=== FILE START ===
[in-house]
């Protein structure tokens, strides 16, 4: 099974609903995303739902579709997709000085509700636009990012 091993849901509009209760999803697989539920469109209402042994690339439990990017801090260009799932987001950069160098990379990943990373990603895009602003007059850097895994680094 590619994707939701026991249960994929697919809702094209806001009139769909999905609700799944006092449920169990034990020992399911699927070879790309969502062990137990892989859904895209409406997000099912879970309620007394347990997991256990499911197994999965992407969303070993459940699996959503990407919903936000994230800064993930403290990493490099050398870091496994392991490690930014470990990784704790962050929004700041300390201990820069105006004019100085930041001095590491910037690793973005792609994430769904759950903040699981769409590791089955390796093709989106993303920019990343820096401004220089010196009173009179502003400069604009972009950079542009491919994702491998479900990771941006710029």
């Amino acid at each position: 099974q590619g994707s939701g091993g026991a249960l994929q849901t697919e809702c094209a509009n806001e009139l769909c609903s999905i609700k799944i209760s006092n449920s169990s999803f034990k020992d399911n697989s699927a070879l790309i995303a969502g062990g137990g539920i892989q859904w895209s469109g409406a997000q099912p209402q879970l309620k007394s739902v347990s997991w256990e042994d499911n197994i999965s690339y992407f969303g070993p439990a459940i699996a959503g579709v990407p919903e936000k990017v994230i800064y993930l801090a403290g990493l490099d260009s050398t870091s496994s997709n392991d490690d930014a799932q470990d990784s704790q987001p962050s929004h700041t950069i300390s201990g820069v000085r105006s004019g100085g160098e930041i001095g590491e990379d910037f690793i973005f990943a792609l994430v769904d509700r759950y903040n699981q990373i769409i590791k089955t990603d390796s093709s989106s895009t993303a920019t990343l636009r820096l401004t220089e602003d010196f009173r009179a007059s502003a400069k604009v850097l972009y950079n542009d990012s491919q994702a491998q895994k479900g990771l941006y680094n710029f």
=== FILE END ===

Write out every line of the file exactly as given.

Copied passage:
[in-house]
């Protein structure tokens, strides 16, 4: 099974609903995303739902579709997709000085509700636009990012 091993849901509009209760999803697989539920469109209402042994690339439990990017801090260009799932987001950069160098990379990943990373990603895009602003007059850097895994680094 590619994707939701026991249960994929697919809702094209806001009139769909999905609700799944006092449920169990034990020992399911699927070879790309969502062990137990892989859904895209409406997000099912879970309620007394347990997991256990499911197994999965992407969303070993459940699996959503990407919903936000994230800064993930403290990493490099050398870091496994392991490690930014470990990784704790962050929004700041300390201990820069105006004019100085930041001095590491910037690793973005792609994430769904759950903040699981769409590791089955390796093709989106993303920019990343820096401004220089010196009173009179502003400069604009972009950079542009491919994702491998479900990771941006710029």
């Amino acid at each position: 099974q590619g994707s939701g091993g026991a249960l994929q849901t697919e809702c094209a509009n806001e009139l769909c609903s999905i609700k799944i209760s006092n449920s169990s999803f034990k020992d399911n697989s699927a070879l790309i995303a969502g062990g137990g539920i892989q859904w895209s469109g409406a997000q099912p209402q879970l309620k007394s739902v347990s997991w256990e042994d499911n197994i999965s690339y992407f969303g070993p439990a459940i699996a959503g579709v990407p919903e936000k990017v994230i800064y993930l801090a403290g990493l490099d260009s050398t870091s496994s997709n392991d490690d930014a799932q470990d990784s704790q987001p962050s929004h700041t950069i300390s201990g820069v000085r105006s004019g100085g160098e930041i001095g590491e990379d910037f690793i973005f990943a792609l994430v769904d509700r759950y903040n699981q990373i769409i590791k089955t990603d390796s093709s989106s895009t993303a920019t990343l636009r820096l401004t220089e602003d010196f009173r009179a007059s502003a400069k604009v850097l972009y950079n542009d990012s491919q994702a491998q895994k479900g990771l941006y680094n710029f």